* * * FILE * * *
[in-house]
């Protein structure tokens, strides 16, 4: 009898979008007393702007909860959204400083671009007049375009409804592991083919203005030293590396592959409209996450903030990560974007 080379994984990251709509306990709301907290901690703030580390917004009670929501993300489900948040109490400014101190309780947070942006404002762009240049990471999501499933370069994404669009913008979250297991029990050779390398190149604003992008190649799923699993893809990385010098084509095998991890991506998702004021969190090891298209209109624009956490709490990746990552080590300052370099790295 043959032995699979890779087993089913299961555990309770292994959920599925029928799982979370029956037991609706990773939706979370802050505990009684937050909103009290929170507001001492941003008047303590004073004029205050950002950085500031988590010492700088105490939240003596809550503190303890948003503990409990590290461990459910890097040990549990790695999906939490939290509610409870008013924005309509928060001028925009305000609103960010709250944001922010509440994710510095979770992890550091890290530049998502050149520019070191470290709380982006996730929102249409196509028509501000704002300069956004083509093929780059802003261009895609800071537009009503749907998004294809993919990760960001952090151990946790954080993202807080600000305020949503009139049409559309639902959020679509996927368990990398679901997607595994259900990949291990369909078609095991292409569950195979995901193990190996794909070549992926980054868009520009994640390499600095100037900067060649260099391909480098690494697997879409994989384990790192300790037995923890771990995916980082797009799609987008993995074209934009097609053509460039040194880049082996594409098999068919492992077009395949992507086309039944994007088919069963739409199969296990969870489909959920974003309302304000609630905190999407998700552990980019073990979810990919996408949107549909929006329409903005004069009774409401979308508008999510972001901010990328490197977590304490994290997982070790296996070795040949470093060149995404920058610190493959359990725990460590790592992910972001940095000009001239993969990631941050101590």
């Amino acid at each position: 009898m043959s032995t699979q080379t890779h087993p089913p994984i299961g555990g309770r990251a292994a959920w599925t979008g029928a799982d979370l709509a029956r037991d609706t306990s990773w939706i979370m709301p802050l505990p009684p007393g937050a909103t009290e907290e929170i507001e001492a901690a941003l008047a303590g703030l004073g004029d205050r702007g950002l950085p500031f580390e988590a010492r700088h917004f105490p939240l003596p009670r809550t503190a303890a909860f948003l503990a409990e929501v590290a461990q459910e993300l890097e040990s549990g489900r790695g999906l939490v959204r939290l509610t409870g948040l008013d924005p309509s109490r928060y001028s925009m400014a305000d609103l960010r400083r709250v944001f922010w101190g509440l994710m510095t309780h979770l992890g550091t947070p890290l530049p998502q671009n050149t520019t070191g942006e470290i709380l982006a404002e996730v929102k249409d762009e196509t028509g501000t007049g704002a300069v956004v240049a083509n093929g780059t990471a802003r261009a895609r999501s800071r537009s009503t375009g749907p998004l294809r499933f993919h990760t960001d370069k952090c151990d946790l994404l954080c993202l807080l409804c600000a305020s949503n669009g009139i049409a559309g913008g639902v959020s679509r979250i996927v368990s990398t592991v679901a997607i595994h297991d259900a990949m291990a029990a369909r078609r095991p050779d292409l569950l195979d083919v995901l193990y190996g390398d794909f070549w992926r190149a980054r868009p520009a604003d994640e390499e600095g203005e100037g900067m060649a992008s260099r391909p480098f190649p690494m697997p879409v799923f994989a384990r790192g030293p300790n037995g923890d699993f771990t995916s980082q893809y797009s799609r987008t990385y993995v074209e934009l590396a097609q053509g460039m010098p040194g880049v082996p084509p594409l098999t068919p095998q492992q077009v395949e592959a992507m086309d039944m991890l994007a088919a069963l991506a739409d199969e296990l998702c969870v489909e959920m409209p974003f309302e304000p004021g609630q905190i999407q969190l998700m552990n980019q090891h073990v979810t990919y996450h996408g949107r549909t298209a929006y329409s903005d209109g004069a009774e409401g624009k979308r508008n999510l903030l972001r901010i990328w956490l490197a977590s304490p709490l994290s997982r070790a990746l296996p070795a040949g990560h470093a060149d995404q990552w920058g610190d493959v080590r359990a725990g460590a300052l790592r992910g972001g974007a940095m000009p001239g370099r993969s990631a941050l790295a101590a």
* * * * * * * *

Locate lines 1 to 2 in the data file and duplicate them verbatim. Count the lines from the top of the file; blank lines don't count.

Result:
[in-house]
């Protein structure tokens, strides 16, 4: 009898979008007393702007909860959204400083671009007049375009409804592991083919203005030293590396592959409209996450903030990560974007 080379994984990251709509306990709301907290901690703030580390917004009670929501993300489900948040109490400014101190309780947070942006404002762009240049990471999501499933370069994404669009913008979250297991029990050779390398190149604003992008190649799923699993893809990385010098084509095998991890991506998702004021969190090891298209209109624009956490709490990746990552080590300052370099790295 043959032995699979890779087993089913299961555990309770292994959920599925029928799982979370029956037991609706990773939706979370802050505990009684937050909103009290929170507001001492941003008047303590004073004029205050950002950085500031988590010492700088105490939240003596809550503190303890948003503990409990590290461990459910890097040990549990790695999906939490939290509610409870008013924005309509928060001028925009305000609103960010709250944001922010509440994710510095979770992890550091890290530049998502050149520019070191470290709380982006996730929102249409196509028509501000704002300069956004083509093929780059802003261009895609800071537009009503749907998004294809993919990760960001952090151990946790954080993202807080600000305020949503009139049409559309639902959020679509996927368990990398679901997607595994259900990949291990369909078609095991292409569950195979995901193990190996794909070549992926980054868009520009994640390499600095100037900067060649260099391909480098690494697997879409994989384990790192300790037995923890771990995916980082797009799609987008993995074209934009097609053509460039040194880049082996594409098999068919492992077009395949992507086309039944994007088919069963739409199969296990969870489909959920974003309302304000609630905190999407998700552990980019073990979810990919996408949107549909929006329409903005004069009774409401979308508008999510972001901010990328490197977590304490994290997982070790296996070795040949470093060149995404920058610190493959359990725990460590790592992910972001940095000009001239993969990631941050101590």